- January 23rd, 2020, 9:56 pm
- Forum: Student Forum
- Topic: Dimensionality of Monte Carlo
- Replies:
**14** - Views:
**577**

Yeah, both Asian options under GBM and simple GARCH models pose similar issues. From the point of view of sources of randomness, they are 1D. From the point of view of the simplest Markov process representations, they are 2D. Let's call them 1.5D

- January 21st, 2020, 10:25 pm
- Forum: Student Forum
- Topic: Dimensionality of Monte Carlo
- Replies:
**14** - Views:
**577**

Personally, I would count the dimensionality as the number of distinct spatial factors (so ignoring time) in the transition density, So a 1D problem with a spatial factor S would have a transition density [$]p(t', S' | t, S)[$]. If your Monte Carlo gets from t to t' in one time step or numerous time...

- January 20th, 2020, 8:57 pm
- Forum: Book And Research Paper Forum
- Topic: The Man Who Solved the Market: How Jim Simons Launched the Quant Revolution
- Replies:
**34** - Views:
**3208**

Medallion Fund: The Ultimate Counterexample? I finally got around to reading this piece. The fascinating thing is how Medallion's results substantially dominate those of a visitor from the future who already knew (over various horizons) whether or not the market would beat Treasury bills. I think w...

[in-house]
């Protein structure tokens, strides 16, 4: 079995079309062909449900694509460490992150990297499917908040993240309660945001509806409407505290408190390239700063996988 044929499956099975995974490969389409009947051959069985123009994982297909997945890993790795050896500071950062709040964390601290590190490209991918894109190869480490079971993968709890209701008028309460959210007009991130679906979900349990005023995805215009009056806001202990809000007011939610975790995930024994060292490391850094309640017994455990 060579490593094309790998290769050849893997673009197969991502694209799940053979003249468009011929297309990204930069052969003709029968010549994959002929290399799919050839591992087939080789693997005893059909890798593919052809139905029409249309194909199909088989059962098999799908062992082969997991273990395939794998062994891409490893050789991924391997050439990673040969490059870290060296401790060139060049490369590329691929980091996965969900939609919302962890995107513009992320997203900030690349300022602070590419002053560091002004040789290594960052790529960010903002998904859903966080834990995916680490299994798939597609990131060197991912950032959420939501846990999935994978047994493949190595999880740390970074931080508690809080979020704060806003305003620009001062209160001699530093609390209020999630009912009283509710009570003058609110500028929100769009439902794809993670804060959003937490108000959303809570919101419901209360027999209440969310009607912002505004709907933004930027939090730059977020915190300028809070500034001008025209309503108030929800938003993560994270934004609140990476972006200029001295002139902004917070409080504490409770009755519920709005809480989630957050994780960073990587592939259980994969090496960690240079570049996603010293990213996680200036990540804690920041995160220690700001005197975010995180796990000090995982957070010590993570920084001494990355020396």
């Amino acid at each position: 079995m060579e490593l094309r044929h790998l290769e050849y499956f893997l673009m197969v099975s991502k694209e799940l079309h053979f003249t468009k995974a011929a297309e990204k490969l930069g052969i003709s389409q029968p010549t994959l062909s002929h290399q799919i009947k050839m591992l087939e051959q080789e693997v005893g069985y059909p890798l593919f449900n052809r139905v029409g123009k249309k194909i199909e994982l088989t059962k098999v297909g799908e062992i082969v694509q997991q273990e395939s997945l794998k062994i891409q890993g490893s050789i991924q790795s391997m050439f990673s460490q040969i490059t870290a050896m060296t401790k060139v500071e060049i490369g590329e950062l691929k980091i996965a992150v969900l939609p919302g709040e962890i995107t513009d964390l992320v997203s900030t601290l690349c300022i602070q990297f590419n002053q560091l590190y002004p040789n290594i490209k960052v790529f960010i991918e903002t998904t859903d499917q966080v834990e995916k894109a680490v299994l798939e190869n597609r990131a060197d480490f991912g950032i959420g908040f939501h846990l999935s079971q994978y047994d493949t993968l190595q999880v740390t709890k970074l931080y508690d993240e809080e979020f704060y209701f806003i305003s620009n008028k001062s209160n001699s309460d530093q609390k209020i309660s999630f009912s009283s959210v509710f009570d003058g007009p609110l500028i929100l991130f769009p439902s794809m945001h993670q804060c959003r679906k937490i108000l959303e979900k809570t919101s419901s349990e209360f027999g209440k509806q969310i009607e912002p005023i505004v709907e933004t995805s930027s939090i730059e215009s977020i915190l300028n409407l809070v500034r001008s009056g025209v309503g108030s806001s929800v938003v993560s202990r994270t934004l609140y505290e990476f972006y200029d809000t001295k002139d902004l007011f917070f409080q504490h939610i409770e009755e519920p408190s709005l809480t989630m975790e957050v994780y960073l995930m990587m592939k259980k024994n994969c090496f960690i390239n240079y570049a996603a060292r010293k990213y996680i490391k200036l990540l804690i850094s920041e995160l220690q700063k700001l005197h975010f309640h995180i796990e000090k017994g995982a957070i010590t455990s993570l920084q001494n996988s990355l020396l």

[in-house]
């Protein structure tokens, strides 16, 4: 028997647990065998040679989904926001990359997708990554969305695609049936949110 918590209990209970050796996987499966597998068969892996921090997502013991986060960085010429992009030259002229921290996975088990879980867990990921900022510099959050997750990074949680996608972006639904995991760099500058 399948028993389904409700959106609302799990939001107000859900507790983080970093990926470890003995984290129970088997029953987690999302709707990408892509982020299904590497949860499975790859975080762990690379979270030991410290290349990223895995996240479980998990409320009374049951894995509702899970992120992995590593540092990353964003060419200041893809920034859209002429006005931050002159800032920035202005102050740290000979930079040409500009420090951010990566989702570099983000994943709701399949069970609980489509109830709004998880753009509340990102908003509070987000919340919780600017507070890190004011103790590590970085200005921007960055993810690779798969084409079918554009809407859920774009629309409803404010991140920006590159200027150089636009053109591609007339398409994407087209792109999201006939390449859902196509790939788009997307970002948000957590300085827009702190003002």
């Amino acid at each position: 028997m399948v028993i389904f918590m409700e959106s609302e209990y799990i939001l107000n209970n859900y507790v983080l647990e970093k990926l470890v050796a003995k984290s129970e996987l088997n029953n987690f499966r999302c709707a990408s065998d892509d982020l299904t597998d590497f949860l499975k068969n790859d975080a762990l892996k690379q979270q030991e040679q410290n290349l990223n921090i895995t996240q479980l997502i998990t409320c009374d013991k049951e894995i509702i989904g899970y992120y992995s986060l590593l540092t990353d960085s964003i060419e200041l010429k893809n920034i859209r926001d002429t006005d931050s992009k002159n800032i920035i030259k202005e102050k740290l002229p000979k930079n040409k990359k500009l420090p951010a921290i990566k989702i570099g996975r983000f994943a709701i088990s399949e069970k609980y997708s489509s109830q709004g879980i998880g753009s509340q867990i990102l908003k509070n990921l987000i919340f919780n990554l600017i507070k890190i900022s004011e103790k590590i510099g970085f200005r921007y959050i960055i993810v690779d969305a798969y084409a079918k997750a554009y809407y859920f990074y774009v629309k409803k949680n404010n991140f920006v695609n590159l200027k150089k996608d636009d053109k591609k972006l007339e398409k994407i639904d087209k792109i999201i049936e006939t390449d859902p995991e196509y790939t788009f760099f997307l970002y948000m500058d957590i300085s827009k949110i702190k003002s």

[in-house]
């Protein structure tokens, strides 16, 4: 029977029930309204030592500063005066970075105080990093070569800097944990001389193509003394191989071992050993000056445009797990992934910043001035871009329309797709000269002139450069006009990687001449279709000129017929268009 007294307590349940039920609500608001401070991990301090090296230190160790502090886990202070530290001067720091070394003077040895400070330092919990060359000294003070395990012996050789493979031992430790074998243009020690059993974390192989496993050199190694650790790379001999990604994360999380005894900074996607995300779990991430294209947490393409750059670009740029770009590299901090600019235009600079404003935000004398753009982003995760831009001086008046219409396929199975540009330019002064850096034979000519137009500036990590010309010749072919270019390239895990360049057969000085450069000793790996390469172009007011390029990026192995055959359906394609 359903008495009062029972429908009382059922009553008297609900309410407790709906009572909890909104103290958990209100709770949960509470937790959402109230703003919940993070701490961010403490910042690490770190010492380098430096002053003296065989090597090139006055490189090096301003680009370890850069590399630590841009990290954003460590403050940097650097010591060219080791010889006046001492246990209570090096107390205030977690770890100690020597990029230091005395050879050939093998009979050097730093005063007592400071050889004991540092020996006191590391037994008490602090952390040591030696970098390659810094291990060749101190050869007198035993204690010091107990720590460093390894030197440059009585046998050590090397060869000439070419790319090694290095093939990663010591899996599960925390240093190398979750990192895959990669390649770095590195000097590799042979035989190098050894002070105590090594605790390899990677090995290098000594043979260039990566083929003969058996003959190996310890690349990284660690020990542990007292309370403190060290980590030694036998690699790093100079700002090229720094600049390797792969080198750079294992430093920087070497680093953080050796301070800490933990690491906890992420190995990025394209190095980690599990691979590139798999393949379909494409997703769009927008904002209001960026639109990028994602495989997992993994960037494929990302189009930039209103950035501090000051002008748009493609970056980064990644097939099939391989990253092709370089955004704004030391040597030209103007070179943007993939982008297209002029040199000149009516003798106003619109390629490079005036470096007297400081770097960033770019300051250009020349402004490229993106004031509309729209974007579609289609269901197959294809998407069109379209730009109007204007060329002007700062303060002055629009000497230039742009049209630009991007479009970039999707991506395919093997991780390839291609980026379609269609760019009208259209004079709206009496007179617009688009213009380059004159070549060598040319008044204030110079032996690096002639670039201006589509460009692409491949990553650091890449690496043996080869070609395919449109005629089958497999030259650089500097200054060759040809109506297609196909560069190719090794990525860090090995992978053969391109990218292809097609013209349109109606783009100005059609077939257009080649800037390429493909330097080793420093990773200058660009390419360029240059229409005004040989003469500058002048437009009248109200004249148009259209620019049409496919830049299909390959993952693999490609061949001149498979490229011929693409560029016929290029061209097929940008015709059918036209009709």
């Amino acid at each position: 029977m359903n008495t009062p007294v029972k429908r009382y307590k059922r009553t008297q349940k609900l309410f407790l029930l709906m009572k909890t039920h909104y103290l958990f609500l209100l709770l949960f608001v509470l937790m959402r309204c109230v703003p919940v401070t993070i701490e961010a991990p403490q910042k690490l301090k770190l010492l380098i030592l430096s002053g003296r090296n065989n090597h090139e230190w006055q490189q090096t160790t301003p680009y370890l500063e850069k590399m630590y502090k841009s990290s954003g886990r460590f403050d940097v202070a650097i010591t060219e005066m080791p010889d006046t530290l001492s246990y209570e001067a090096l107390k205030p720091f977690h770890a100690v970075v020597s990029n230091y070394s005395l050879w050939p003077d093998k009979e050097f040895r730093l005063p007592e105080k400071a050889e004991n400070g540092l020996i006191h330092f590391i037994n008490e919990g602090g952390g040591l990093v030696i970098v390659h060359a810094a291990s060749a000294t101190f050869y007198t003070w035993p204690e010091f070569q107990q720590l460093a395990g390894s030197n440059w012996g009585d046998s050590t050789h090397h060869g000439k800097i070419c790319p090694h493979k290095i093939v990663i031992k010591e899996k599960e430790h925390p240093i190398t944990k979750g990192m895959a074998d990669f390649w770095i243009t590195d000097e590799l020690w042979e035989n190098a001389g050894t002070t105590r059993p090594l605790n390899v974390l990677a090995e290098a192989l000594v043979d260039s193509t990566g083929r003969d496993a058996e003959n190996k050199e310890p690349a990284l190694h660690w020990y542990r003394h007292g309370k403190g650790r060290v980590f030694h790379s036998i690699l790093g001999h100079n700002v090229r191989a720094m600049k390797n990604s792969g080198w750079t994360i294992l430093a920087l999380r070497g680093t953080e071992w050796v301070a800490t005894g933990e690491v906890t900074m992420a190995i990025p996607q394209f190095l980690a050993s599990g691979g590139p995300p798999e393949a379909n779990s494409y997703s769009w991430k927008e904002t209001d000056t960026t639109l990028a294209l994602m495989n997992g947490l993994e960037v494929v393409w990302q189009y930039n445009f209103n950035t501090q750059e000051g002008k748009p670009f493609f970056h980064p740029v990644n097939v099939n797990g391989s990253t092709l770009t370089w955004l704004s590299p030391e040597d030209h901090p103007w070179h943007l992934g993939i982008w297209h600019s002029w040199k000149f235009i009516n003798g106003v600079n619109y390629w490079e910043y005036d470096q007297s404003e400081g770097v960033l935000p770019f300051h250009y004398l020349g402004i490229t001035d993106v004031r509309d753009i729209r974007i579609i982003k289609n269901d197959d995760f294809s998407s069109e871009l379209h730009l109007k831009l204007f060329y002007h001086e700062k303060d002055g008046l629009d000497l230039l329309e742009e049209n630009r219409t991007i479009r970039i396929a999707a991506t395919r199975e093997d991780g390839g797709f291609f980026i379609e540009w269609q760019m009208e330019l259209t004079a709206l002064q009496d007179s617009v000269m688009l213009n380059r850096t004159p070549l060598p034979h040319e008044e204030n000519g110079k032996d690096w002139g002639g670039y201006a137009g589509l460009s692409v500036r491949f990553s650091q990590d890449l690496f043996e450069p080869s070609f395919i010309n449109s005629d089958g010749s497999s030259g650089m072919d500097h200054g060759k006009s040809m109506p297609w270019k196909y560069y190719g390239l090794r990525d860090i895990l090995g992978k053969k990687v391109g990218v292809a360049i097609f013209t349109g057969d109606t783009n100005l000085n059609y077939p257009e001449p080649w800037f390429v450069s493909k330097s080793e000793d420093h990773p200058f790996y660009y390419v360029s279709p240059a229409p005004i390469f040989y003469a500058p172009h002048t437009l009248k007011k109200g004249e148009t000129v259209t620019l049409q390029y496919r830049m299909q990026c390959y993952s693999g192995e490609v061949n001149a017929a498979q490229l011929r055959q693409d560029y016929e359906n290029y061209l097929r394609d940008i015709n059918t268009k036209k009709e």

- January 20th, 2020, 8:22 pm
- Forum: General Forum
- Topic: Impact factor rankings
- Replies:
**19** - Views:
**1092**

- January 18th, 2020, 8:15 pm
- Forum: Book And Research Paper Forum
- Topic: Nonparametric hedging of volswaps with varswaps only
- Replies:
**10** - Views:
**732**

So, you want [$]f(T,V_0) \equiv E[\int_0^T V(t) \, dt][$] for [$]dV = (\omega V - \theta V^2) \, dt + \xi V^{3/2} dW[$], right? There is a closed-form for the mgf: [$]H(T,V_0;c) \equiv E[\exp\{-c \int_0^T V(t) \, dt\}][$], developed in Chapt 11 of the volume I book you mention. You can take [$]\rho...

- January 18th, 2020, 7:12 pm
- Forum: General Forum
- Topic: Impact factor rankings
- Replies:
**19** - Views:
**1092**

I will guess whatever rankers you are looking at arbitrarily exclude, for any field whatsoever, "(trade) magazines" as opposed to "(academic) journals", regardless of the relative quality of the content and/or actual influence/impact. Might matter if you are an academic up for a tenure decision -- ...

- January 16th, 2020, 7:56 pm
- Forum: Book And Research Paper Forum
- Topic: Nonparametric hedging of volswaps with varswaps only
- Replies:
**10** - Views:
**732**

Congratulations.

How sensitive is the p/l distribution width to the vol-of-vol? For example, how does it do when the Heston V-process can reflect off the origin?

The mean-reverting SABR case would still be a good test, too.

How sensitive is the p/l distribution width to the vol-of-vol? For example, how does it do when the Heston V-process can reflect off the origin?

The mean-reverting SABR case would still be a good test, too.